Transposition of structures in the Neoproterozoic Kaoko Belt (NW Namibia) and their absolute timing
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Three structural profiles across the Coastal Terrane, the Boundary Igneous Complex and the Orogen Core have been studied in the Kaoko Belt of northwestern Namibia. The oldest known Si fabric is inherited from an older tectono-metamorphic event. It occurs in the Coastal Terrane only and the extent of its reworking increases from south to north. The S1 foliation reactivates or folds Si fabric in the Coastal Terrane and appears as an early planar fabric in granitoids of the Boundary Igneous Complex and migmatites of the Orogen Core domain. Superimposed subvertical S2 fabric corresponds to axial plane cleavage of upright close to isoclinal folds and the extent of its development also increases from south to north. Active migration of partial melt during S2 development in the Orogen Core dates the onset of this deformation at ~550 Ma. Distribution of F2 fold axes and L2 stretching lineations suggests pure shear–dominated deformation associated with development of N–S trending S2 cleavage preserved in the central profile, followed by sinistral simple shear–dominated deformation on newly developed NW–SE trending pervasive cleavage in the northern part of the area. Such spatial variation in the deformation record is attributed to the irregular shape of the Congo Craton indenter that is reflected by heterogeneous development of the S2 cleavage front in the Coastal Terrane and the Boundary Igneous Complex. Common orientation of L1 and L2 stretching lineations and solid-state reworking on both S1 and S2 planes suggest single event of sinistral transpression since 550 Ma with strain partitioning into domains of oblique thrusting (reactivated S1) and transcurrent sinistral shearing (S2 and S3). Such succession of deformation structures suggests that major subvertical shear zones in the Kaoko Belt do not correspond to early crustal discontinuities, but rather reflect late strain localization during cooling.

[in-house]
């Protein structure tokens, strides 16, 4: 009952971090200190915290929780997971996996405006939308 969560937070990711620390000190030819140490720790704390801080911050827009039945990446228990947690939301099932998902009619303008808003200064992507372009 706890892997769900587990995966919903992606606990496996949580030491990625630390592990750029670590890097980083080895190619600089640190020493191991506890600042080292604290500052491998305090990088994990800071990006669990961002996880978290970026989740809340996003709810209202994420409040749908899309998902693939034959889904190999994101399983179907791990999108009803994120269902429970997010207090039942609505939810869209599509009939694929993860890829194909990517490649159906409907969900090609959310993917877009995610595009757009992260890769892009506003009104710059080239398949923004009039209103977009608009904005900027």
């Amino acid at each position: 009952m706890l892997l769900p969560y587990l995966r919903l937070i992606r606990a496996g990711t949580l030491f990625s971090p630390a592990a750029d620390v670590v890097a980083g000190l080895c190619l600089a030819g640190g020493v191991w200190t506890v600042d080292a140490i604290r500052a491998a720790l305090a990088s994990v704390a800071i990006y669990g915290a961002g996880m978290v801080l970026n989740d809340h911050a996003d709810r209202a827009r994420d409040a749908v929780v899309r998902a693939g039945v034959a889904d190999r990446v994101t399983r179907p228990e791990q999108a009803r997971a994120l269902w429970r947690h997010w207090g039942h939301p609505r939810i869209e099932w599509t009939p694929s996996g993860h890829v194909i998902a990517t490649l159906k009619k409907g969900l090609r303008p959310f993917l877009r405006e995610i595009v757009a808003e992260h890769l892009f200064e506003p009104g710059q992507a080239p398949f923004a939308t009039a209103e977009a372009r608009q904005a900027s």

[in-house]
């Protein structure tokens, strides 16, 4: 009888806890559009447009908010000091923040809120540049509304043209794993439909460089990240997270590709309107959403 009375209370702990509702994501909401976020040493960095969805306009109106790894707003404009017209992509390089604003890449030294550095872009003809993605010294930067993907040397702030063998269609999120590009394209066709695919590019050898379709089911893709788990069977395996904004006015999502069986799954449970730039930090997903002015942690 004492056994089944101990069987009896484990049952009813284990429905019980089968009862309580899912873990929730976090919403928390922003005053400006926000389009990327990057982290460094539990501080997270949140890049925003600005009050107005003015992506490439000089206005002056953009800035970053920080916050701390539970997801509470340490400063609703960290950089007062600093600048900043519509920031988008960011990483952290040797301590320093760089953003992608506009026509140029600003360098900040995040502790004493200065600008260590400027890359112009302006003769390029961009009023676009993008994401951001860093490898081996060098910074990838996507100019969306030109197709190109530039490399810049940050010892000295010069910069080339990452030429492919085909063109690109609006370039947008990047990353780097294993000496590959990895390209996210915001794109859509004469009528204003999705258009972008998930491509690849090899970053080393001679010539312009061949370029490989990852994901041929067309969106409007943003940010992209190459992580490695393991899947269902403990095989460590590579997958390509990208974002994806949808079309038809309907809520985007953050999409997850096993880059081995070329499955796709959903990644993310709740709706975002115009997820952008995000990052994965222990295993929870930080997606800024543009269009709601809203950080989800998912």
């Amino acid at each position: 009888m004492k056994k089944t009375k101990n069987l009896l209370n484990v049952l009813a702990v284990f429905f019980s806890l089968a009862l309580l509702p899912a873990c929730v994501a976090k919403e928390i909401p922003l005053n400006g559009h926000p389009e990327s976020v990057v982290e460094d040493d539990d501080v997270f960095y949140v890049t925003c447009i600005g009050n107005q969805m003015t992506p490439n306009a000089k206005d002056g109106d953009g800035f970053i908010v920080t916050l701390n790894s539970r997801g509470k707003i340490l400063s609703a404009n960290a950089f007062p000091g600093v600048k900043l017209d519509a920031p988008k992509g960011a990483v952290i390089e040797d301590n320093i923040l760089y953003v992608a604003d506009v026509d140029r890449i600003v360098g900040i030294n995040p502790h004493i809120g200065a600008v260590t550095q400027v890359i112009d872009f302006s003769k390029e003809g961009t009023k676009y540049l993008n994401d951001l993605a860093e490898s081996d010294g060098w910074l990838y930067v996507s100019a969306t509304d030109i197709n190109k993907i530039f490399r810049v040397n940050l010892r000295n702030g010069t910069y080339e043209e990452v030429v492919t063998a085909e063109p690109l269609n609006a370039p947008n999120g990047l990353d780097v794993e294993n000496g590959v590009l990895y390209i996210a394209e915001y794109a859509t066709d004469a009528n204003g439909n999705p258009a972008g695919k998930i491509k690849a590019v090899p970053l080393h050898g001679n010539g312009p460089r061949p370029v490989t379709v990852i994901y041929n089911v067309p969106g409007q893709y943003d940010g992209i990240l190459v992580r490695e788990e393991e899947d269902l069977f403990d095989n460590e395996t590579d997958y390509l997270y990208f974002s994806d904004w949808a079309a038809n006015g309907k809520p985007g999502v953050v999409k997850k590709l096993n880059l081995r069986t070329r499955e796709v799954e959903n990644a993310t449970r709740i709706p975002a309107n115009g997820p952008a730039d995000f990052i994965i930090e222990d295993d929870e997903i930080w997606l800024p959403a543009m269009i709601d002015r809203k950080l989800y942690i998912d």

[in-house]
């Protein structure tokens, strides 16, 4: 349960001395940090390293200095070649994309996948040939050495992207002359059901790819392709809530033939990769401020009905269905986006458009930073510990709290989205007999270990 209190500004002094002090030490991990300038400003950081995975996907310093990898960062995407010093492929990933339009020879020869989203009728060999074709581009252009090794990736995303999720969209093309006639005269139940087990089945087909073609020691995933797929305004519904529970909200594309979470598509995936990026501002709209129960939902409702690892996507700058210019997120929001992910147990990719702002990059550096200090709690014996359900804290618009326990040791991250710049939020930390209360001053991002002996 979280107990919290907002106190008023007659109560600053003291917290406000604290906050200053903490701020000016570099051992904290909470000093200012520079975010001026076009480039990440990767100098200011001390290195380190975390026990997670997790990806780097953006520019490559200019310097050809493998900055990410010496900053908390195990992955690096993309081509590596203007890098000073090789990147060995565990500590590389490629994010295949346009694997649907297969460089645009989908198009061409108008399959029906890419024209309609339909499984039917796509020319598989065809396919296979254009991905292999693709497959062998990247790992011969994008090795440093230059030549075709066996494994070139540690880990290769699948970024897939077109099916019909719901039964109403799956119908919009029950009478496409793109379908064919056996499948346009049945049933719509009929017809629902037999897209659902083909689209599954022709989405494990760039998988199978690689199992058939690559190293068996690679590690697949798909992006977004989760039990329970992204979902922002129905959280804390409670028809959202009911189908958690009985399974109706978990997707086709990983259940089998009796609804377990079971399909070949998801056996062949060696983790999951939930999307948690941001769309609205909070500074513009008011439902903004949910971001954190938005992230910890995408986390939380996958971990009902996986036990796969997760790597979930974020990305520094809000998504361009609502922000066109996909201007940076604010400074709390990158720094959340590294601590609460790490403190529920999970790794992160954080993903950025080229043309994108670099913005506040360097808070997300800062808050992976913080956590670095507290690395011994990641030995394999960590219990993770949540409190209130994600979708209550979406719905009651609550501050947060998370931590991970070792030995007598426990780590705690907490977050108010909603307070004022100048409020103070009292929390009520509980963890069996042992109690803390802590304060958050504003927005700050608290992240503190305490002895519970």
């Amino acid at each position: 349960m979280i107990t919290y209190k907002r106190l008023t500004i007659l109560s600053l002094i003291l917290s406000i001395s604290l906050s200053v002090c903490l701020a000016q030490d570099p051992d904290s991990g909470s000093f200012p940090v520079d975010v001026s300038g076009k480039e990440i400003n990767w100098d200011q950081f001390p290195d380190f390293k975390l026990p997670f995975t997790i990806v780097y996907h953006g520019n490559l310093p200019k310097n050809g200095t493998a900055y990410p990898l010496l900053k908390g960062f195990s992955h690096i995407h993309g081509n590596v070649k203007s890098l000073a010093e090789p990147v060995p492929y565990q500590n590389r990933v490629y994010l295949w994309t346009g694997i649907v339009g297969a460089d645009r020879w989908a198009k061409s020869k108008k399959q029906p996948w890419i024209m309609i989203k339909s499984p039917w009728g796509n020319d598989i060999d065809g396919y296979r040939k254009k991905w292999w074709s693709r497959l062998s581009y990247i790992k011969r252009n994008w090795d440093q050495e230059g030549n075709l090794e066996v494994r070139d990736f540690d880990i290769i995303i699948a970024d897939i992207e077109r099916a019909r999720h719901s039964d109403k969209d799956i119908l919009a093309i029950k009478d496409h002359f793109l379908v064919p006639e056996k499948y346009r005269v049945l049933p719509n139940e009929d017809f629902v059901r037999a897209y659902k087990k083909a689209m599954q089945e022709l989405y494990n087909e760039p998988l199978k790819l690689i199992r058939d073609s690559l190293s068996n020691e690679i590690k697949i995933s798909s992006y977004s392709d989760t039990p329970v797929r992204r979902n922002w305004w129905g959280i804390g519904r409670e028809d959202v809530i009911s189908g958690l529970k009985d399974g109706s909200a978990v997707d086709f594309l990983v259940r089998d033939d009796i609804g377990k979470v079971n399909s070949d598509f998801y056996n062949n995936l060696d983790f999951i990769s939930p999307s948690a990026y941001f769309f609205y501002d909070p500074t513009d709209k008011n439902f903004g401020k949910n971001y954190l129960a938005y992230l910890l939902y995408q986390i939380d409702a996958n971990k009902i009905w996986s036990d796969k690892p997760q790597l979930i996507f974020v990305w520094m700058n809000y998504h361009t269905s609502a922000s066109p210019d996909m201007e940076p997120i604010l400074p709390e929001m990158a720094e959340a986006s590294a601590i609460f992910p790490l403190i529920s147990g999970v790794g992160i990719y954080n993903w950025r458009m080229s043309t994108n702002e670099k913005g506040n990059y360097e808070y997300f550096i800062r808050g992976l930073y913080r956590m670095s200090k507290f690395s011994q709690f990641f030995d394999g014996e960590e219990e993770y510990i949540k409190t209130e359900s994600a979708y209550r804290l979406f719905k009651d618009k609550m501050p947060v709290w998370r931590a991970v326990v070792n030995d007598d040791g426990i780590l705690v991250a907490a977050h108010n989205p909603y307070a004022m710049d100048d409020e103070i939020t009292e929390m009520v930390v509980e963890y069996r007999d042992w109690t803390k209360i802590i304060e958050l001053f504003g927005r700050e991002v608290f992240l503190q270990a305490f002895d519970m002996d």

KeywordsKaoko Belt Coastal Terrane Transpression Tectonics Gondwana
The authors express their great thanks to Dr. Charlie Hoffmann from Namibian Geological Survey for his support and numerous stimulating discussions as well as to Ewereth Muvangua and Aphary Muyongo for field assistance in the Hoanib profile. Dr. Ondrej Lexa is thanked for valuable discussions on numerous aspects of transpression tectonics. This study represents an output associated with fulfillment of the project no. 205/07/1409 of the Czech Science Foundation. The salary to PJ has been covered by the Ministry of Education, Youth and Sports of the Czech Republic Research Plan No. MSM0021620855. We greatly appreciate constructive reviews of C. Passchier and P. Oyhantcabal, which helped to improve the manuscript. The authors would like to thank S. Siegesmund for the opportunity to contribute to this volume as well as for editorial handling.
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